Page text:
New Hampshire Legislation Would Lift Net Metering Cap to 100 MW
Legislators in the New Hampshire House of Representatives this week passed a bill (HB1116) that would raise the cap on energy that Granite State residential and commercial customer-generators of rooftop solar can sell back to the grid – from 50 megawatts (MW) up to 100 MW.
This would represent a key financial incentive for customers to continue installing and producing their own solar power, and selling it back to the grid.
The bill also would require the New Hampshire Public Utilities Commission (PUC) to initiate a proceeding to develop alternative net energy metering tariffs.
New Hampshire households currently use about 4,000 MW on a hot summer day, but only 50 MW have been allowed into the net metering program for the past 10 years, according to the Manchester Union Leader.
The increase to 100 MW was proposed by Senate Majority Leader Jeb Bradley (R-Wolfeboro), and State Representative Frank Edelblut (R-Wilton). Governor Maggie Hassan supports the increase, as does Eversource Energy, the state’s largest utility.
“Lifting the cap on net metering is essential to the continued success of New Hampshire’s solar industry, and I applaud the House for its bipartisan vote to pass this critical measure,” commented Hassan, adding, The Senate has already supported this legislation, and I urge them to concur with the version passed by the House and send this bill to my desk as quickly as possible so that we can lift the cap on net metering.”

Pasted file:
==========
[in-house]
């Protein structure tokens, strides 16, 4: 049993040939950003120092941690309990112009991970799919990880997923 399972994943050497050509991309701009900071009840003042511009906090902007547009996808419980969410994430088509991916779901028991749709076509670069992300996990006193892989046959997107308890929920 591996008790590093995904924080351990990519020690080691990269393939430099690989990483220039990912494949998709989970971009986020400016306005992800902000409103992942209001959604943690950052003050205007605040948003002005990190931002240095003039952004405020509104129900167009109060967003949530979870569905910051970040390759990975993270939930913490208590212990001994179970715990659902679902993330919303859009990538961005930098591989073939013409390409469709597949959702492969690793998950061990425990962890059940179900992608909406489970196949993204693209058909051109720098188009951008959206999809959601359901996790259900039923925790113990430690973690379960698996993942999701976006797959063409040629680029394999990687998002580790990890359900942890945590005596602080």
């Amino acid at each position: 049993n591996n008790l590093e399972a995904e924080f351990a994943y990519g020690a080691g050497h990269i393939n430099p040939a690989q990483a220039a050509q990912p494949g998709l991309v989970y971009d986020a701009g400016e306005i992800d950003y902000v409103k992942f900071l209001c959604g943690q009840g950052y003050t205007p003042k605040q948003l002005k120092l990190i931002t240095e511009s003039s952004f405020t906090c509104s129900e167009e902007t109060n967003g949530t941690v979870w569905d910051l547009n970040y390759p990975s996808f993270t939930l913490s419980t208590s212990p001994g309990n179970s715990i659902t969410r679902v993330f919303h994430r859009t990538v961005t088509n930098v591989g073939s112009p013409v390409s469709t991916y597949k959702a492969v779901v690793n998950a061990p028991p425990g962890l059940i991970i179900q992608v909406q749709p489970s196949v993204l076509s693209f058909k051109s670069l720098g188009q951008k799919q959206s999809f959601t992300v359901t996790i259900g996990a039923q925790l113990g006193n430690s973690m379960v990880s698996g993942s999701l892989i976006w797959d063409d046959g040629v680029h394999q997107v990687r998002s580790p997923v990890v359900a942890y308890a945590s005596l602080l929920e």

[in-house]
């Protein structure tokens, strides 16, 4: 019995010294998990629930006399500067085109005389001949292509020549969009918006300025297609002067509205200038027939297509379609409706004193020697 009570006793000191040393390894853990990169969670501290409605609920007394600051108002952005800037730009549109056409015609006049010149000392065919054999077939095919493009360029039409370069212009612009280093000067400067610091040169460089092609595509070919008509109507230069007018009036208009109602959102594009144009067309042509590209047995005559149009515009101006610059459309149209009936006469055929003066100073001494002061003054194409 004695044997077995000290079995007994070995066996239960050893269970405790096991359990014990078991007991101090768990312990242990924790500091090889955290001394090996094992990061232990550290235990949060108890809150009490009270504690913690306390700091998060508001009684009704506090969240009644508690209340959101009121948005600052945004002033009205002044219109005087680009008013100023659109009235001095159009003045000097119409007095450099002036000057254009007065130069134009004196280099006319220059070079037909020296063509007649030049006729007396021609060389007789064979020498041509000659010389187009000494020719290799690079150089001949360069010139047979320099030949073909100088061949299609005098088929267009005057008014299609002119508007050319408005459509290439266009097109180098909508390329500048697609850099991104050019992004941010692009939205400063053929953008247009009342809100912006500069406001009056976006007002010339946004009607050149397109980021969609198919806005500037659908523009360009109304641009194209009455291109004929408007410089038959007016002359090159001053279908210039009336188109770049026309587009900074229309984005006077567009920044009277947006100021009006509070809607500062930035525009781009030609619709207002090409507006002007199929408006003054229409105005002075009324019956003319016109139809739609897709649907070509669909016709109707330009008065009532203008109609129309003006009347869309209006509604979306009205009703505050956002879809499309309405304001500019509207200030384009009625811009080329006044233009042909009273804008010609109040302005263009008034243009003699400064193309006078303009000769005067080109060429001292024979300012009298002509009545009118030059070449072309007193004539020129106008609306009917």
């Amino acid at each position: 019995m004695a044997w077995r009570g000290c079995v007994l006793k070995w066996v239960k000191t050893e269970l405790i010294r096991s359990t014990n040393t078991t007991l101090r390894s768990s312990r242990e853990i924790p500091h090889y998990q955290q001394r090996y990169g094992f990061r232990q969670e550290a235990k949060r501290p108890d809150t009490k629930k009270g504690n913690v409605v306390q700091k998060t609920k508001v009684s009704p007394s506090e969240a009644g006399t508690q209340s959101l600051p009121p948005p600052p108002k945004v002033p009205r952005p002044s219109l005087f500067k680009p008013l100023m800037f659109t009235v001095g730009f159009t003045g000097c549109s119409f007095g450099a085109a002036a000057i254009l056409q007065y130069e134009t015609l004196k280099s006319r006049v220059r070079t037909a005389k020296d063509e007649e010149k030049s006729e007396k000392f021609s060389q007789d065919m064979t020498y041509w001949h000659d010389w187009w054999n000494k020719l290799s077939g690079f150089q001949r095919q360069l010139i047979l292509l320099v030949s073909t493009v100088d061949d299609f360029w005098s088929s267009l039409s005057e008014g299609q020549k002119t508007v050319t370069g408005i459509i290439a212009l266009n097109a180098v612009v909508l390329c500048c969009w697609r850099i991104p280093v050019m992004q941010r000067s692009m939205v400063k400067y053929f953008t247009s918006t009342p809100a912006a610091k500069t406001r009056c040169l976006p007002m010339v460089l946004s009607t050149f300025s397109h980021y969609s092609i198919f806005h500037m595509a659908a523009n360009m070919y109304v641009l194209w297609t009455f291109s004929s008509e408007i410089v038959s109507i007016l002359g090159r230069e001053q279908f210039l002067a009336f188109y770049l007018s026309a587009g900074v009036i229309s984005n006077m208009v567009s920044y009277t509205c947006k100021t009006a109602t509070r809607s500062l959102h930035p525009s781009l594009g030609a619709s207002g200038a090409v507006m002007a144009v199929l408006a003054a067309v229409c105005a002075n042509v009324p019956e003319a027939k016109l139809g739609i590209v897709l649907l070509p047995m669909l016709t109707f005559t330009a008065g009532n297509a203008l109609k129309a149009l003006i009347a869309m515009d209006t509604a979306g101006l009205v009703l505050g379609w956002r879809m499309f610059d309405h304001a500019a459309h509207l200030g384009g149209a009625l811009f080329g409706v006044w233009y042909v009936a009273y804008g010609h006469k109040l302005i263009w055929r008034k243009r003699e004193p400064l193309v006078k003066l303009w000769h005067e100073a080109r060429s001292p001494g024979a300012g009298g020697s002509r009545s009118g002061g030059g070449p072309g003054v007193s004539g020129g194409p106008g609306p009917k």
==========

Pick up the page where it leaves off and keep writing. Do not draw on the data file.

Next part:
“A key improvement to the bill is that the temporary net metering cap has been doubled,” stated the Conservation Law Foundation. “Because of a backlog of projects, this was essential to allow net metering to continue in the short-term. However, a decision on the future compensation of rooftop solar will still be left to the state Public Utilities Commission.”
As for the second mandate in the bill, the legislators instructed that, “In developing such alternative tariffs and any limitations in their availability, the commission shall consider: the costs and benefits of customer-generator facilities; rate effects on all customers; alternative rate structures, including time-based tariffs … ; whether there should be a limitation on the amount of generating capacity eligible for such tariffs; [and] the size of facilities eligible to receive net metering tariffs.”
Pilot tests of such alternative tariffs may be approved by the PUC before a decision is made to approve them.
The commission also made it clear that the tariffs should be developed with all possible haste, noting, “The commission shall issue an order initially approving or adopting such alternative tariffs, which may be subject to change or adjustment from time to time, within one year of the effective date of this paragraph or December 31, 2016, whichever is later.”
Provisions have been made to overlap the alternative tariff and the existing tariff, if necessary. The bill directs that, “If any utility reaches any cap for net metering … before alternative tariffs are approved or adopted … , customer-generators may continue to interconnect under temporary net metering tariffs under the same terms and conditions as net metering under the 100 MW cap, except that such customer-generators shall transition to alternative tariffs once they are approved or adopted for their utility….”.
The bill now goes to the full floor of both houses for a vote, and then to the governor for signature.
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